For example, you may find Kalman filters, genetic algorithms, neural networks, GPU implementations, etc. all able to solve a particular problem. For real-world software you really don't care about all that, you just want the ONE that works best in your application. Of course then there will be papers on "extensible frameworks" with "plugins" that can handle any of those implementations... Again, for real software you pick the one that works "best" for your definition of best and go with that. To make this happen, you need to get an ego-less (read non-PhD) software team to pull it all together.

The problem is not ... (1)

wisnoskij (1206448) | more than 2 years ago | (#35978602)

... wasted effort, but the allocation of the money and the people involved.
It is not all that hard to create very good, powerful and even big applications, but it becomes a hell of a lot harder if you throw tons money and people at it.
And yes I have worked in university physiology and they have horrendous software as well, but there is simply no other alternatives and very few real programmers working in the field, so no one who could fill the hole knows about it.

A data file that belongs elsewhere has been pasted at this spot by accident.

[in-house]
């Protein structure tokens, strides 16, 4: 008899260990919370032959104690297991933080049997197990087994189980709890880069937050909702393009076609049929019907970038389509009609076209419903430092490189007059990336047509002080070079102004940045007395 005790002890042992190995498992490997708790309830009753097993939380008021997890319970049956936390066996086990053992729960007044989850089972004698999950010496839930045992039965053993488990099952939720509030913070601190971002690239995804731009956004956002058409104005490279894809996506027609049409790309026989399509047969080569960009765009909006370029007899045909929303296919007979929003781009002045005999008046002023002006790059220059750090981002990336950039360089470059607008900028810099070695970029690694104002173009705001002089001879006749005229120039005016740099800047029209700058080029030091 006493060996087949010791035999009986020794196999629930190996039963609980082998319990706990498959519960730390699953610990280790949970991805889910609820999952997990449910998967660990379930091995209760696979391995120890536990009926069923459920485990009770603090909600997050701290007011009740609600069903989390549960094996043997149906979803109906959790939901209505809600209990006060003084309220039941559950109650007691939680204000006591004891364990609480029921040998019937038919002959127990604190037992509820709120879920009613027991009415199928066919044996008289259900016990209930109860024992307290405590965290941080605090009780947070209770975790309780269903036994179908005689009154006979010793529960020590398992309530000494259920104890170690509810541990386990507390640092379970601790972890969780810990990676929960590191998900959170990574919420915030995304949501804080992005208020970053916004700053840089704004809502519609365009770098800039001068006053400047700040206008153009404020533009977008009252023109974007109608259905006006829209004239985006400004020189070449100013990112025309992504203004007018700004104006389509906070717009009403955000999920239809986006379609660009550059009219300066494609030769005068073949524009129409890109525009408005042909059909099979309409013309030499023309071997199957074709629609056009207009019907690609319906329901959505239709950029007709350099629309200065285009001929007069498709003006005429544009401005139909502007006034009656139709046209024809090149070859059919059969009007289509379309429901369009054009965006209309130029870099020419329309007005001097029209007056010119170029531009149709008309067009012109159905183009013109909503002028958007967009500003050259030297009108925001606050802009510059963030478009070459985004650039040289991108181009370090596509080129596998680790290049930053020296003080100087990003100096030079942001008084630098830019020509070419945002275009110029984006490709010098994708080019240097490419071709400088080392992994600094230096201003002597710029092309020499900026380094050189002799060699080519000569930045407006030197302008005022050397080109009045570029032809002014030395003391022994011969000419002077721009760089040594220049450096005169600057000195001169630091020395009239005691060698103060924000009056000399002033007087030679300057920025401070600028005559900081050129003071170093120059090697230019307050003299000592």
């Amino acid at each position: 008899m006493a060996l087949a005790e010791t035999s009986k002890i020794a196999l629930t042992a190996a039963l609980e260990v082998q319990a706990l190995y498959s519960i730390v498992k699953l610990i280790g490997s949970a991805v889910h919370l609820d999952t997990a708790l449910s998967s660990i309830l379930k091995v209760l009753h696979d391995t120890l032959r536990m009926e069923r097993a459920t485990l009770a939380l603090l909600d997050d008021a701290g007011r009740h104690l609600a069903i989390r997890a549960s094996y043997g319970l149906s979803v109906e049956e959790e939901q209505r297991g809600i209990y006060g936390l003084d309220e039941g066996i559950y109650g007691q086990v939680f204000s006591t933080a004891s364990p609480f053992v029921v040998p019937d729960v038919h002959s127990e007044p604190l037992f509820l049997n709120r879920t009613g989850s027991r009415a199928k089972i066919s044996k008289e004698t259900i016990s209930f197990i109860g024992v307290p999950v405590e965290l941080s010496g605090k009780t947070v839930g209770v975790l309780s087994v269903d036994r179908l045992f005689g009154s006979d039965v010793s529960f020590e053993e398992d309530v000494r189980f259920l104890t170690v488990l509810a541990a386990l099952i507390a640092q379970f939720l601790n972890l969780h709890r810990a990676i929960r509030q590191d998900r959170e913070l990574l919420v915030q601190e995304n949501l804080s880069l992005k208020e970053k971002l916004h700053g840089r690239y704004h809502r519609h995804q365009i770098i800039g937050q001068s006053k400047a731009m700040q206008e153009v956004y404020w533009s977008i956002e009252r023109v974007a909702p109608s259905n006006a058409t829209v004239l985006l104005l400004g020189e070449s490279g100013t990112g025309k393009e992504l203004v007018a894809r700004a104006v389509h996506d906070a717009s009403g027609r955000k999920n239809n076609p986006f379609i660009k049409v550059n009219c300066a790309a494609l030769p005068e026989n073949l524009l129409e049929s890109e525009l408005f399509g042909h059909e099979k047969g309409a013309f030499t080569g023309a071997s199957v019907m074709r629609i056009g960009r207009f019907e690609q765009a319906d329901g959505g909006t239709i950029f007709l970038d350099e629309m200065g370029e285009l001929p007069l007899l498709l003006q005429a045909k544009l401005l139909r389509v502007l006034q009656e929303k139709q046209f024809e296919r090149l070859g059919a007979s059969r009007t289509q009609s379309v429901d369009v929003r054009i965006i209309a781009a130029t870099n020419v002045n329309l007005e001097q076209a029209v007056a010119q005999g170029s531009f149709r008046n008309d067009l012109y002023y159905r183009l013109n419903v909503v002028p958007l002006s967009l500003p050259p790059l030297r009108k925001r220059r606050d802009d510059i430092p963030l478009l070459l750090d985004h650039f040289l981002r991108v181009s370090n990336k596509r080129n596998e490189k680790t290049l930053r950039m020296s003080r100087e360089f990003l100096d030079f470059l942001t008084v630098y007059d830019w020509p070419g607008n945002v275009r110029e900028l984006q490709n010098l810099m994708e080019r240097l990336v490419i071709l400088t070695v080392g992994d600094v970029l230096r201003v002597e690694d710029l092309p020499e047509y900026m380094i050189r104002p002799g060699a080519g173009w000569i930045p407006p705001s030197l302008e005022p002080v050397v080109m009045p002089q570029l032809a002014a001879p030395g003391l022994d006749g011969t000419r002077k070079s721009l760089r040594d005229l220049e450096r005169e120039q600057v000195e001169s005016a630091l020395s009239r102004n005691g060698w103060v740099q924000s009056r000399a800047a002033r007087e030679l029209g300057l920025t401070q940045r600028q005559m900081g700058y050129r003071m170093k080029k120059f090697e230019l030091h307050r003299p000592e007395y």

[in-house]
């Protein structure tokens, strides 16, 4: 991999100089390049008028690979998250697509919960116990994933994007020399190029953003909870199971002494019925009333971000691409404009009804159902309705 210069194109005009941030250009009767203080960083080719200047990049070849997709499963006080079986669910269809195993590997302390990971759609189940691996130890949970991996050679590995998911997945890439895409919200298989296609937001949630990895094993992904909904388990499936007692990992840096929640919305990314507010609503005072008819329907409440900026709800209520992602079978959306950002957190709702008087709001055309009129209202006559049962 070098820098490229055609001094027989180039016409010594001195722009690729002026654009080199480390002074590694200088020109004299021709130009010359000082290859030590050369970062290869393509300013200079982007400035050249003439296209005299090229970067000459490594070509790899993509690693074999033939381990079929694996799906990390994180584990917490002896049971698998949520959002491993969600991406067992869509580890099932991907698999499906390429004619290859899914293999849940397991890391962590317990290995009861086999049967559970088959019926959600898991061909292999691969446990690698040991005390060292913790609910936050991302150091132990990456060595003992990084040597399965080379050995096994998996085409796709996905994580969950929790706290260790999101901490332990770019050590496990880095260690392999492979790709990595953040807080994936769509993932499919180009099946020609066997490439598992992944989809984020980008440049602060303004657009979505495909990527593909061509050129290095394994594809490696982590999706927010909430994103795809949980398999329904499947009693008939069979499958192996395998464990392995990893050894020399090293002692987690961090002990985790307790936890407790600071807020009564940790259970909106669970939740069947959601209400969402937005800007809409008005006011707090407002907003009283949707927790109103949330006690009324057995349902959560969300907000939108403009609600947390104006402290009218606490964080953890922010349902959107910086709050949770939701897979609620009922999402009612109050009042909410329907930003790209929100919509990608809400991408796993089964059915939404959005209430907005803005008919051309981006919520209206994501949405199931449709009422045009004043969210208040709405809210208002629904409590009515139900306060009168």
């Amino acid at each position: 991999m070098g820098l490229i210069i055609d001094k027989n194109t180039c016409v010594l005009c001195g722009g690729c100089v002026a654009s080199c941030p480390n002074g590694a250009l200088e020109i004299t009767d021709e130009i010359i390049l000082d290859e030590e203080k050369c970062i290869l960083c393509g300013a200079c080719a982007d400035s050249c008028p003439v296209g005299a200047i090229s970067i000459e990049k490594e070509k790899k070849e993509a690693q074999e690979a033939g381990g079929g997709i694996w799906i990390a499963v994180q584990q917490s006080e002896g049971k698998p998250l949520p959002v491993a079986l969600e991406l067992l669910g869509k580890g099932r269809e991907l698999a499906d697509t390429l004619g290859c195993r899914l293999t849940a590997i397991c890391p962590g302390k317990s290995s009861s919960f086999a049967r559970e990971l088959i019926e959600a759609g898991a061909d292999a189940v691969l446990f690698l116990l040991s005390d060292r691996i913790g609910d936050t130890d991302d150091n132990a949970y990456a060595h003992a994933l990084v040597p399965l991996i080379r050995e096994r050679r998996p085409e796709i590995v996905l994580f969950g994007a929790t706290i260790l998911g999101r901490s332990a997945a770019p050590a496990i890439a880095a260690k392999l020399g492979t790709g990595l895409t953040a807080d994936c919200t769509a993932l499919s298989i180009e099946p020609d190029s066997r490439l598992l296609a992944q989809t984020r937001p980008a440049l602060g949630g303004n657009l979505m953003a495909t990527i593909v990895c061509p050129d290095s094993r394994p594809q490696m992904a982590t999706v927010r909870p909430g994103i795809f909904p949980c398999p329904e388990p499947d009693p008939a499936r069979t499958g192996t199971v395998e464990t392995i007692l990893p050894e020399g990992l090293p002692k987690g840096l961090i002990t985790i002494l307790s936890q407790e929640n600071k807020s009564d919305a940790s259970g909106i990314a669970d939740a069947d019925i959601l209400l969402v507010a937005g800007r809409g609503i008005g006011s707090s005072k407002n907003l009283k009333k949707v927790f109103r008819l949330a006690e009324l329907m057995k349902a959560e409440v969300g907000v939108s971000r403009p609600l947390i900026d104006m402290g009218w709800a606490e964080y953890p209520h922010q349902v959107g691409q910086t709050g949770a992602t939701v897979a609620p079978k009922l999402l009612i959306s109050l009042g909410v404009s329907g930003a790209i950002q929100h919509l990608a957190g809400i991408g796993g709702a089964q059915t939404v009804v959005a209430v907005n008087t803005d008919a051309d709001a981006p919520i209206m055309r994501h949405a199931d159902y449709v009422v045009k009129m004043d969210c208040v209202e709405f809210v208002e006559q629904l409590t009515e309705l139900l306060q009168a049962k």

You are wrong (0)

Anonymous Coward | more than 2 years ago | (#35978634)

Competing implementations and competition leads to better code, and a status quo that constantly moves forward.

You are arguing FOR government-gifted monopolies in health care?

You astroturfing shill. I hope your little "medical records" startup fails, you jackass.

Wrong incentives (0)

Anonymous Coward | more than 2 years ago | (#35978814)

Having worked on a few of the imaging packages you refer to, I can tell you from first hand experience that the NIH does not give any incentive to write good code, nor to share with other researchers. The NIH awards money based on research publications. Most of the software produced by these labs was written by grad students who's only incentive was to publish, and then graduate. Their code is usually not of the highest quality, and they have no incentive to make it better, nor share with anyone else.